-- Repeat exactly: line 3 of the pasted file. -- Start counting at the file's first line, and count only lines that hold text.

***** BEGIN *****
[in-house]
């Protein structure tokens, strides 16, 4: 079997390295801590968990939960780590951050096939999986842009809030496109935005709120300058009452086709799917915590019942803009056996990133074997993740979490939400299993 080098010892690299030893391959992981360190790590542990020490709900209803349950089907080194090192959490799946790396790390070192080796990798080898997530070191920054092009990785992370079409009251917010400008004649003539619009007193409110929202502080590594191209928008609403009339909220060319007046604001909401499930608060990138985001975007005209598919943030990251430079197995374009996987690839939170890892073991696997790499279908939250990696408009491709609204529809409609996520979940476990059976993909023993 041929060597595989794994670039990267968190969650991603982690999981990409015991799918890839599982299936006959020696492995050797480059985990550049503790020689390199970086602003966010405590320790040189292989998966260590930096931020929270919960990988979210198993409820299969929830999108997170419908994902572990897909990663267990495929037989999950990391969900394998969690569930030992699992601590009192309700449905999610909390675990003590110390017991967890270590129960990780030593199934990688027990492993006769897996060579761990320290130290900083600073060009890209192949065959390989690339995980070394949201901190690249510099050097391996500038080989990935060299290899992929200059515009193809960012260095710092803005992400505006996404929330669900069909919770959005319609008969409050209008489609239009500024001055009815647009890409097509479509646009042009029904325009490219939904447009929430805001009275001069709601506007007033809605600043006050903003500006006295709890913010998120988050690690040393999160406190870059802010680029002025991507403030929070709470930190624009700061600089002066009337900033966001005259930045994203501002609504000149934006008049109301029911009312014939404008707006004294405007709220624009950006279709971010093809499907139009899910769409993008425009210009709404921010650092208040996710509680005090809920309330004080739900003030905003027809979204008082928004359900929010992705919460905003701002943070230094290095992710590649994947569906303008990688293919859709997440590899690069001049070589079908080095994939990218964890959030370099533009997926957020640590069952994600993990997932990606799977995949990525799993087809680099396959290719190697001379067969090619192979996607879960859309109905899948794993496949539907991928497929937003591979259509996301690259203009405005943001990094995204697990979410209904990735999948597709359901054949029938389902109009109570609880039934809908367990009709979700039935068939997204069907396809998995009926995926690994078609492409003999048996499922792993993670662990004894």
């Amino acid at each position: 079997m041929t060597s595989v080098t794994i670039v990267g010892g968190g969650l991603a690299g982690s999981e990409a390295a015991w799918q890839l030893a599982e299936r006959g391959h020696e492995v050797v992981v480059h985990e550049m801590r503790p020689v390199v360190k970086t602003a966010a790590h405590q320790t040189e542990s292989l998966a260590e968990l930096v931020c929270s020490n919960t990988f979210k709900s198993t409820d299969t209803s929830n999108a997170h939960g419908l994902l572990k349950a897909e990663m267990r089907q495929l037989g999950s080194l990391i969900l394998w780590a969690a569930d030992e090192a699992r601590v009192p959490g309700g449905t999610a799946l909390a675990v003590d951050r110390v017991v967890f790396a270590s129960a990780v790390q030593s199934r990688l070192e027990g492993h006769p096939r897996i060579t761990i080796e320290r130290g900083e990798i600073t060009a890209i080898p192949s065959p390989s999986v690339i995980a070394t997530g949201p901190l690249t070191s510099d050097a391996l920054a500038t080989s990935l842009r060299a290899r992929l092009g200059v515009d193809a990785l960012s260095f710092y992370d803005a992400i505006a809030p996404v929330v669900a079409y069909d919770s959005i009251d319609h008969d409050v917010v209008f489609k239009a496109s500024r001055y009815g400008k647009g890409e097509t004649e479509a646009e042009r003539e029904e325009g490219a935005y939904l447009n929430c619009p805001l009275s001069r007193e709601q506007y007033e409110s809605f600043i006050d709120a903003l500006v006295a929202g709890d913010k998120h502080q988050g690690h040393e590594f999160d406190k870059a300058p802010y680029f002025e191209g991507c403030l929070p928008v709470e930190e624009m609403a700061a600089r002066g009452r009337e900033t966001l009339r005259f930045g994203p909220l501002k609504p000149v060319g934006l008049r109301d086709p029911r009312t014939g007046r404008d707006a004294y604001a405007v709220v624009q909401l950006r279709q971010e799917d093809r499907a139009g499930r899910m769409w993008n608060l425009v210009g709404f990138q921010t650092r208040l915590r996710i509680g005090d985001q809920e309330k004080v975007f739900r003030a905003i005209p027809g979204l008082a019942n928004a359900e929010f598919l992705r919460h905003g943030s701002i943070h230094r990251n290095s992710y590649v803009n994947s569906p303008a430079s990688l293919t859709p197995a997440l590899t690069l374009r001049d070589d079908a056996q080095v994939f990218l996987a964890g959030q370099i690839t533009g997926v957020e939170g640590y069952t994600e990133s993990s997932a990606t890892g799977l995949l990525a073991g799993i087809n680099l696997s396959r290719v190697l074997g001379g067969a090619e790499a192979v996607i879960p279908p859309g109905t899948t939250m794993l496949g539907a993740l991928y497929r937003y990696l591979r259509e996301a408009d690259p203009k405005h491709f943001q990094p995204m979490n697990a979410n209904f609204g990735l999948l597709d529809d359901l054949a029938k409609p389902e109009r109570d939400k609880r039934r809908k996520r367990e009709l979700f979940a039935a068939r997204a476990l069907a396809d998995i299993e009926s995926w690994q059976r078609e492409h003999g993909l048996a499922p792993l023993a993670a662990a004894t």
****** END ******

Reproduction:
């Amino acid at each position: 079997m041929t060597s595989v080098t794994i670039v990267g010892g968190g969650l991603a690299g982690s999981e990409a390295a015991w799918q890839l030893a599982e299936r006959g391959h020696e492995v050797v992981v480059h985990e550049m801590r503790p020689v390199v360190k970086t602003a966010a790590h405590q320790t040189e542990s292989l998966a260590e968990l930096v931020c929270s020490n919960t990988f979210k709900s198993t409820d299969t209803s929830n999108a997170h939960g419908l994902l572990k349950a897909e990663m267990r089907q495929l037989g999950s080194l990391i969900l394998w780590a969690a569930d030992e090192a699992r601590v009192p959490g309700g449905t999610a799946l909390a675990v003590d951050r110390v017991v967890f790396a270590s129960a990780v790390q030593s199934r990688l070192e027990g492993h006769p096939r897996i060579t761990i080796e320290r130290g900083e990798i600073t060009a890209i080898p192949s065959p390989s999986v690339i995980a070394t997530g949201p901190l690249t070191s510099d050097a391996l920054a500038t080989s990935l842009r060299a290899r992929l092009g200059v515009d193809a990785l960012s260095f710092y992370d803005a992400i505006a809030p996404v929330v669900a079409y069909d919770s959005i009251d319609h008969d409050v917010v209008f489609k239009a496109s500024r001055y009815g400008k647009g890409e097509t004649e479509a646009e042009r003539e029904e325009g490219a935005y939904l447009n929430c619009p805001l009275s001069r007193e709601q506007y007033e409110s809605f600043i006050d709120a903003l500006v006295a929202g709890d913010k998120h502080q988050g690690h040393e590594f999160d406190k870059a300058p802010y680029f002025e191209g991507c403030l929070p928008v709470e930190e624009m609403a700061a600089r002066g009452r009337e900033t966001l009339r005259f930045g994203p909220l501002k609504p000149v060319g934006l008049r109301d086709p029911r009312t014939g007046r404008d707006a004294y604001a405007v709220v624009q909401l950006r279709q971010e799917d093809r499907a139009g499930r899910m769409w993008n608060l425009v210009g709404f990138q921010t650092r208040l915590r996710i509680g005090d985001q809920e309330k004080v975007f739900r003030a905003i005209p027809g979204l008082a019942n928004a359900e929010f598919l992705r919460h905003g943030s701002i943070h230094r990251n290095s992710y590649v803009n994947s569906p303008a430079s990688l293919t859709p197995a997440l590899t690069l374009r001049d070589d079908a056996q080095v994939f990218l996987a964890g959030q370099i690839t533009g997926v957020e939170g640590y069952t994600e990133s993990s997932a990606t890892g799977l995949l990525a073991g799993i087809n680099l696997s396959r290719v190697l074997g001379g067969a090619e790499a192979v996607i879960p279908p859309g109905t899948t939250m794993l496949g539907a993740l991928y497929r937003y990696l591979r259509e996301a408009d690259p203009k405005h491709f943001q990094p995204m979490n697990a979410n209904f609204g990735l999948l597709d529809d359901l054949a029938k409609p389902e109009r109570d939400k609880r039934r809908k996520r367990e009709l979700f979940a039935a068939r997204a476990l069907a396809d998995i299993e009926s995926w690994q059976r078609e492409h003999g993909l048996a499922p792993l023993a993670a662990a004894t």